VoIP Applications Create A New Cybersecurity Challenge



By: Matt Goggin

Despite the text messaging we do, and the rise of online chat and chatbots, the number one channel for customer engagement is still voice, and there is no indication voice will ever lose its leading position in the contact center space.

Why is voice so attractive, and in some instances gaining ground?

The answer is simple: getting to the bottom of a non-trivial problem takes less time when two humans speak, especially when the human answering the call is an expert in whatever the issue may be.

The popularity of voice, especially for high-value interactions is driving tremendous innovation across what is now more commonly being called “Customer Experience,” or CX. For example, in the luxury travel industry, concierge services can be provided to rewards program members, or in the wealth management industry, financial advisors are able to respond successfully to high-net-worth clients.

CX providers are now leveraging instantaneous voice transcription, for example, to capture, store, analyze and create instruction for the agent in real-time, thus enabling them to solve problems more precisely and answer questions in a personalized way. It can also be used to provide ongoing insights and trends which can enhance the entire business, using AI applications that run across all channels (voice, text, social media, embedded, and more).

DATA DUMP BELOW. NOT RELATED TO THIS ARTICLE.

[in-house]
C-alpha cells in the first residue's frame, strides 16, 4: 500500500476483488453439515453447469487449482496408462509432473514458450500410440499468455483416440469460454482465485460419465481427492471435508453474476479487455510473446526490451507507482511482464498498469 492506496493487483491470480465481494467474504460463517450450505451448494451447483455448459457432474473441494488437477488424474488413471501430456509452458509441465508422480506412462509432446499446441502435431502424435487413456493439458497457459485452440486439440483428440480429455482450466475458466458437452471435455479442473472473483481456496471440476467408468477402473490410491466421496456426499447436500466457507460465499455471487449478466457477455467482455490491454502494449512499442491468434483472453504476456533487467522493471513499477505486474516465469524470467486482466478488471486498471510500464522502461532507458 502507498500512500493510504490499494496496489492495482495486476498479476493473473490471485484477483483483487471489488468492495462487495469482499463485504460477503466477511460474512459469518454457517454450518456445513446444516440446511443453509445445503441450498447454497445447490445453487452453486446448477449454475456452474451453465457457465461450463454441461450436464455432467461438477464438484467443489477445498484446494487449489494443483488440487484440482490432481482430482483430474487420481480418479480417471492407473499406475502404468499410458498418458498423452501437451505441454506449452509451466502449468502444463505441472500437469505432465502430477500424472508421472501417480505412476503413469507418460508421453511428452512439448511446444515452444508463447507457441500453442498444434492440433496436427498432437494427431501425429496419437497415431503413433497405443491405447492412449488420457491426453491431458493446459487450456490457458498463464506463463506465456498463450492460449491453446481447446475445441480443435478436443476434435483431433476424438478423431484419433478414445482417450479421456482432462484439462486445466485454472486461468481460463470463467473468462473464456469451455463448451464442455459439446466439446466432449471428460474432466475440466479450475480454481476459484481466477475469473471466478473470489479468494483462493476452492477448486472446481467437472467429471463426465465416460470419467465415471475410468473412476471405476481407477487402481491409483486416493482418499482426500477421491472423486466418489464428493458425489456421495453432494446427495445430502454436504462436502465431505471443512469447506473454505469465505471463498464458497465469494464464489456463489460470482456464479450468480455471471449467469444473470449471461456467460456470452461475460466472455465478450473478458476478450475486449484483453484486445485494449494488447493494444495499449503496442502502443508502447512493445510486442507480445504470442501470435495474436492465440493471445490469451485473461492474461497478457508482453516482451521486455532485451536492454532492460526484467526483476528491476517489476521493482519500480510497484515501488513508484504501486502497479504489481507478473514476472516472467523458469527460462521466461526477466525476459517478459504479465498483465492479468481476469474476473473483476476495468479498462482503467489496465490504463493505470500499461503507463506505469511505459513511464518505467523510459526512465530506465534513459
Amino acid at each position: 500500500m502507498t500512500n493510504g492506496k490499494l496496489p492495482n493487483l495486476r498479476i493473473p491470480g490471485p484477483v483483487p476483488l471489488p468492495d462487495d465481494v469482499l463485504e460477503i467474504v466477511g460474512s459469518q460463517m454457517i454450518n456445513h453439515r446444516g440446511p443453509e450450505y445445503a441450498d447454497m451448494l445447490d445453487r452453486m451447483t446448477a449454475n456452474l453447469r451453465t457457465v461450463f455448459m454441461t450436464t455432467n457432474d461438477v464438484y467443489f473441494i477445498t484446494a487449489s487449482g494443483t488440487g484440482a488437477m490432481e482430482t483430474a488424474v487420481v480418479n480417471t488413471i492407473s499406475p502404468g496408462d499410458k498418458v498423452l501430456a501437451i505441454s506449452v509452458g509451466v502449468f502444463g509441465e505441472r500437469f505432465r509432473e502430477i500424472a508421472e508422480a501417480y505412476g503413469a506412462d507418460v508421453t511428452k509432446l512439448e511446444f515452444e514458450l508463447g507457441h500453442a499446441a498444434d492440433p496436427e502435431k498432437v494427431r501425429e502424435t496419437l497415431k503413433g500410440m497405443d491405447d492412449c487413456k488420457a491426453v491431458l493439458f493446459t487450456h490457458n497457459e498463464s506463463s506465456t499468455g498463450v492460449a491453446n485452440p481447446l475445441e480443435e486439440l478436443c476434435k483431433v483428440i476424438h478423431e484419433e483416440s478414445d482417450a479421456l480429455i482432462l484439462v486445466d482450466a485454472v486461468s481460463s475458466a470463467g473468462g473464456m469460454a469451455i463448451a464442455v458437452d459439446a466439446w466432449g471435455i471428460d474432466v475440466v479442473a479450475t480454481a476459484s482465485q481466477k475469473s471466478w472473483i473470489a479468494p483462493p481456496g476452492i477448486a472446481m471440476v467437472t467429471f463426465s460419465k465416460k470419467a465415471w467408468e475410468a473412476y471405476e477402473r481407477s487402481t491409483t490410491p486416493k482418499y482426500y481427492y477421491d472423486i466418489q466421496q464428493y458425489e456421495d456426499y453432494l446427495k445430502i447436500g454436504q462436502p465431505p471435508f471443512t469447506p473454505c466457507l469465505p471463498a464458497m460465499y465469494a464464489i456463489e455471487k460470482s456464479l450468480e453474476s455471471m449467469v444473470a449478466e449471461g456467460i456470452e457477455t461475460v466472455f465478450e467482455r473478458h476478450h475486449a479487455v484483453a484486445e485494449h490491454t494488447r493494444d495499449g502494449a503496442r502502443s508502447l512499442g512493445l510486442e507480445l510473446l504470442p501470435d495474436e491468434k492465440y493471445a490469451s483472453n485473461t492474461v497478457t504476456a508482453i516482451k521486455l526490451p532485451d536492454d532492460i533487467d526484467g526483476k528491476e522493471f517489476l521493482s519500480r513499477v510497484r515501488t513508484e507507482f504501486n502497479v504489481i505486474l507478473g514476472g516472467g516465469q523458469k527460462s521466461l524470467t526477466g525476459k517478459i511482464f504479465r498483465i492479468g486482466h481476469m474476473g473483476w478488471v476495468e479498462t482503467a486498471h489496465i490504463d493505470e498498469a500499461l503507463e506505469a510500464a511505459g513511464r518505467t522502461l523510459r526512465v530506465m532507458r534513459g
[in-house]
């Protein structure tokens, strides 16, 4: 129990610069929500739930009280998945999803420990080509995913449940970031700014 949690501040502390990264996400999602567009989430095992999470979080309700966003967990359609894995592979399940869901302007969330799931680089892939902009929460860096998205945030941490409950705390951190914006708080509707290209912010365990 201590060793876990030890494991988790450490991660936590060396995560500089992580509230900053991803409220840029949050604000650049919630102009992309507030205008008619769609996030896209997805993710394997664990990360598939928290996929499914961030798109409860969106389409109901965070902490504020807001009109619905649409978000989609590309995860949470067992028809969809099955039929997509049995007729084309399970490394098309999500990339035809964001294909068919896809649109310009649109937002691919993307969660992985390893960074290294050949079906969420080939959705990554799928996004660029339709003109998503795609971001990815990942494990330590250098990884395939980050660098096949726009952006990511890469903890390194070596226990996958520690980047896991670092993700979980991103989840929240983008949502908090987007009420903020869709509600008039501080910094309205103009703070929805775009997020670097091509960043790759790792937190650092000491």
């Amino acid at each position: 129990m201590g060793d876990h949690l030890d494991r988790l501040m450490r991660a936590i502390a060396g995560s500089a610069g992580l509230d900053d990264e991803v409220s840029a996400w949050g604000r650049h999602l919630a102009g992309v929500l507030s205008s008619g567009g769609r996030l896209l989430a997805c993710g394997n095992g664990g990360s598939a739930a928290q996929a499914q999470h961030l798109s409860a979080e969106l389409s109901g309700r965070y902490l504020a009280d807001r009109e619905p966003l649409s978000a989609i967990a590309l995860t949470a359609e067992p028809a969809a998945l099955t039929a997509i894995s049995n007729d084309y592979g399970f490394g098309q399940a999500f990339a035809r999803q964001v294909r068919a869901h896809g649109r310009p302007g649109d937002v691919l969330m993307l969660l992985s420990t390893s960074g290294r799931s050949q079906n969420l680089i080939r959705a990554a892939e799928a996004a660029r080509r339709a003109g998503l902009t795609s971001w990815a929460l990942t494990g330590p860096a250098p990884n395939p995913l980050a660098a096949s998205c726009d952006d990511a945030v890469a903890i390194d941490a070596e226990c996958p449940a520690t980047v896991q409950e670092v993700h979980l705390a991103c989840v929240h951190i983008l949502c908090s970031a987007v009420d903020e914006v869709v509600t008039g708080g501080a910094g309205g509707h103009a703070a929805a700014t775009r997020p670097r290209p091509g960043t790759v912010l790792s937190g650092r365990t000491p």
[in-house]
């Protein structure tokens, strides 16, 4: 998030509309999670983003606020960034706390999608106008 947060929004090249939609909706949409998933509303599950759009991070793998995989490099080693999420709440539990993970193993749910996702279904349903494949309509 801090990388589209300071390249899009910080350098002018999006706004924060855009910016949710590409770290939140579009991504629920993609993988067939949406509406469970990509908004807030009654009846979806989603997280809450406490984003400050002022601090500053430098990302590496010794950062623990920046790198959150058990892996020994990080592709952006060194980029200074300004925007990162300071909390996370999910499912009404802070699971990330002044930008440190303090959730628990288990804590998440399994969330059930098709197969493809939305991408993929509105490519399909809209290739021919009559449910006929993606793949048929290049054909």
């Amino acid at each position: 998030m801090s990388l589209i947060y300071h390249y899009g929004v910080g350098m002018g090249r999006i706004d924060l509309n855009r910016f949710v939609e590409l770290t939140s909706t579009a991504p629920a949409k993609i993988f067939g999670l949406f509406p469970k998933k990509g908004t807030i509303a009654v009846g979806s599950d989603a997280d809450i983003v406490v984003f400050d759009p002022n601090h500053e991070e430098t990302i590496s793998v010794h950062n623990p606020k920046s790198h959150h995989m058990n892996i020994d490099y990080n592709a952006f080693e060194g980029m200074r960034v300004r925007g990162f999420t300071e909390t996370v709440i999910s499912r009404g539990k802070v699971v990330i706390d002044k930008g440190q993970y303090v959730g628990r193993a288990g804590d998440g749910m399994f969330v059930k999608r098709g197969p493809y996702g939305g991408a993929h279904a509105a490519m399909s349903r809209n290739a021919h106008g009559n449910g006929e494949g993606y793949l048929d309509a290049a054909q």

“This call may be recorded for quality and training purposes” has become standard, but today those recorded conversations are now stored in vast big data lakes and are tapped for many valuable applications. Often APIs are used that share the raw data (from inbound at the contact center for example) and feed that data into third-party applications. Data is being shared at a dramatically increasing rate, as the telecom API market is poised to reach over $300 billion (from zero in 2000, before the creation and adoption of APIs began).

An API is a set of standard software functions an application can use, and large tech companies including IBM and Oracle are building CX businesses around them. Telecom APIs enable a third-party company to access data/information from telecom network operators for purposes of application support and the delivery of Value-added Service applications. Twilio has been an innovation leader, building and monetizing with tens of thousands of developers, including those in the CX industry.

The conversational economy is here, and AI has helped fuel value creation in that economy, analyzing billions of conversations a day in the CX space. Have we paid enough attention to ensuring these innovations are secure?

Some immediately think of voice biometrics – voice authentication – as the answer. That technology is still nascent, and ultimately it only protects one consumer at a time, when they wish to access personal information, for example, including through modern IVR systems. Whether authenticating voices from a voice call, or even a connected IoT device that is voice-activated, IT teams are charged with ensuring comprehensive security, identity, and compliance for every voice interaction.